Cocamidopropyl Betaine – You’ve seen this anti-static, foam boosting ingredient in countless shampoos, liquid hand soaps and other products. It’s a cleansing agent.  However, that doesn’t make it a totally innocent product.  Some people have reported allergic reactions to it (livestrong.com via Tom’s of Maine)  In a previous report, Private Label Manufacturer Steve Miller referred to this ingredient as “glorified bubble bath”.  It has 4 on EWG.org Skin Deep scale and has user restrictions.  If you’ve never had an allergic reaction to stuff with Cocomidoproply betaine, you should be fine.

Lauryl Glucoside – Also a cleanser, surfactant and foaming agent.  It’s another one of those SLS replacements which have become popular in recent years.

Glycol Stearate – Glycol Stearate is typically used to give surfactants that nice pearlized look and to stabilize your cleanser-type products. It’s made up of Ethylene Glycol (eee!) and Stearic Acid.  However, it only has a 1 on EWG.org’s SKin Deep scale.

Hydroxyethyl Behenamidopropyl Dimonium Chloride – This ingredient is an antistatic hair conditioning agent

Polyquaternium-10, Polyquaternium-70, Polyquaternium-59 – Polyquats are cationic polymers used for “antistatic and film-forming properties” (chemicalland21.com). The have water-binding and conditioning properties as well. The little number after the hyphen just denotes the order in which each polymer was registered (if we are to believe wikipedia :P).  These ingredients are very popular in hair products like shampoos, conditioners and hair sprays.
Polyquat10 is quarternized hydroxyethyl cellulose which you’d find in some natural hair products.

Glycols – Dipropylene Glycol is an ingredient used as a solvent for essential and fragrance oils,and is sometimes used to control the viscosity of a mix.  Butylene Glycol is a humectant which is also used to make BTMS-50 by the way.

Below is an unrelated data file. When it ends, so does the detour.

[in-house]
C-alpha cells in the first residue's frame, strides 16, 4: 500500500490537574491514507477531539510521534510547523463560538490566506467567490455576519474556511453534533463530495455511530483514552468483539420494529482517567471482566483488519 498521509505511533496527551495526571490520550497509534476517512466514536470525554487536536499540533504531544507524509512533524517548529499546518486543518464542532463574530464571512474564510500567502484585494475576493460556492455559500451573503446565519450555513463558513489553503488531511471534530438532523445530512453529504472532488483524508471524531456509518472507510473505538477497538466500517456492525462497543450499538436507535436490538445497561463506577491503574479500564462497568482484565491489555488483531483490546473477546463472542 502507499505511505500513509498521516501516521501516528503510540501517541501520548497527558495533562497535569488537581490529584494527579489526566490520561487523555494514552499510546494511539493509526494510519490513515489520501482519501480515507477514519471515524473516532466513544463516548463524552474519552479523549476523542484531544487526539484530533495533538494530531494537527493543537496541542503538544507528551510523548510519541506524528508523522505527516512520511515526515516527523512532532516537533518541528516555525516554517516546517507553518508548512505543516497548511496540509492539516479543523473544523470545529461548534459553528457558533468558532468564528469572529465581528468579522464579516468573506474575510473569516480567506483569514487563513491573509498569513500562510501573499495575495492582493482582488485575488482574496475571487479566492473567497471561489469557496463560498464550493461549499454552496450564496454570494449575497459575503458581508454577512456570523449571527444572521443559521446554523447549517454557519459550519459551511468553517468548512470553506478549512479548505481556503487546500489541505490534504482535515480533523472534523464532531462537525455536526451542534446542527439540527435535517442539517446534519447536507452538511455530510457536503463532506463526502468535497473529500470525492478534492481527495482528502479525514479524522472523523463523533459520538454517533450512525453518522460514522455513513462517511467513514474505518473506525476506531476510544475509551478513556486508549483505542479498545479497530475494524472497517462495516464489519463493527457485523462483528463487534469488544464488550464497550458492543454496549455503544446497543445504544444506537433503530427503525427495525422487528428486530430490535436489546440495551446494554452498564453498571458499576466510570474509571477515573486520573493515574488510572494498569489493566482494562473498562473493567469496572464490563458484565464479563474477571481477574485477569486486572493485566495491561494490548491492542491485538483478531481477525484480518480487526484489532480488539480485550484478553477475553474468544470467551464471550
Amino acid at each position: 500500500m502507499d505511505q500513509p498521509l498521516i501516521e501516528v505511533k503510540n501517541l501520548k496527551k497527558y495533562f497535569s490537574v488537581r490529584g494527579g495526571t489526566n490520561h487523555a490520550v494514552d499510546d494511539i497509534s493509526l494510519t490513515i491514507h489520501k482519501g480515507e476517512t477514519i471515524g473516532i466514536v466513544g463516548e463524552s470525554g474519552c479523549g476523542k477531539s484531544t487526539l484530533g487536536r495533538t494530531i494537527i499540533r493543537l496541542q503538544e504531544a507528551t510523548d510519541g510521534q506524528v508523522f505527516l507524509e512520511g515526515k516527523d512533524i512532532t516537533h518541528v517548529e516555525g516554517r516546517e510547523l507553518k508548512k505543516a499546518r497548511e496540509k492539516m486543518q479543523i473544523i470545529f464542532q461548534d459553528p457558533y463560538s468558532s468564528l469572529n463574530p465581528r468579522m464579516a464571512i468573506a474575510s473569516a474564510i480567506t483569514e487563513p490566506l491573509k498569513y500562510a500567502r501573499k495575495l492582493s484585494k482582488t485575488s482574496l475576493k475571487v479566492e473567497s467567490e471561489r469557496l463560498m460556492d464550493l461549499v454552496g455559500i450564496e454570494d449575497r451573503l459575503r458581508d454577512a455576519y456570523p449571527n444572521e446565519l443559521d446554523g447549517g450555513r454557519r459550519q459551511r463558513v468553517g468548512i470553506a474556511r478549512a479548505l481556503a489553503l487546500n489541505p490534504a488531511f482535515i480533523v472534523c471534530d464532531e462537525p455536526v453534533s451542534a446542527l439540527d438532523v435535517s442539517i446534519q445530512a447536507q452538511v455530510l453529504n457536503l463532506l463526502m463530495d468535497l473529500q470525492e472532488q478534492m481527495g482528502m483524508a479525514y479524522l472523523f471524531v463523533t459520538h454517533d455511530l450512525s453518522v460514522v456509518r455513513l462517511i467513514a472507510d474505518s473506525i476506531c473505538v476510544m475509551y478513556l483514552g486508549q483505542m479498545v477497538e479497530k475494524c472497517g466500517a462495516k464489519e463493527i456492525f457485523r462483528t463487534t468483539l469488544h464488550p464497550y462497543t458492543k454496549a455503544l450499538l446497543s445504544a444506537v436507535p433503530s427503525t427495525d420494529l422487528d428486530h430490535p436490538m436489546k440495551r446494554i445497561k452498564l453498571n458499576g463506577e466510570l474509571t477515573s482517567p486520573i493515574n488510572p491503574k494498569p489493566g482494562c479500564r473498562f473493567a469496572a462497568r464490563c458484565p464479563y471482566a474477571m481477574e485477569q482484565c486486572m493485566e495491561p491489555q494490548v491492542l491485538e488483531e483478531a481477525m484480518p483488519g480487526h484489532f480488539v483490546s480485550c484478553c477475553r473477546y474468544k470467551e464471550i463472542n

PEG ingredients – PEG ingredients, like PEG-120 Methyl Glucose Dioleate, have ethylene oxide and have different purposes. The number, like the 120, means it has that average number of moles of ethylene oxide. PEG-120 = 120 moles of ethylene oxide.  I’ve been trying to stay way from ethoxylated ingredients.

PEG-40/PPG-8 Methylaminopropyl/Hydroxypropyl Dimethicone Copolymer – This ingredient is used to condition damaged hair.  And yes, you do see a -cone in it.  However, according to online information, once you “PEG” a “-cone”, it becomes more water-soluble. 😛  In other words, it’s not those ole moisture blocking silicones which are hard to wash off the hair.

Lauryl Laurate – It’s simply the ester of Lauryl Alcohol, which is used to condition the hair and stabilize an emulsion.

PEI-10 – PEI-10, which I’ve never heard of before, is a nonsurfactant “suspending agent”

This product was sent to curlytea.com for review.


# This is a pretty decent shampoo which doesn’t make my hair feel like straw
# Hair smells good
# Hair doesn’t squeak afterwards (which is a very good thing in my opinion)


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BTW, curlytea is now on MINDS too!
Cleansers: If using a gum (xanthan, tara, cellulose, etc) to thicken a cleanser, gel the water phase 1st. Then, add traditional surfactants. Some have said creating a gel before adding surfactants can cause a clumpy mess. However, other formulators swear that the way to form the best shampoos, for example, is to create the gel first. Then, slowly stir in the surfactants. ¯\_(ツ)_/¯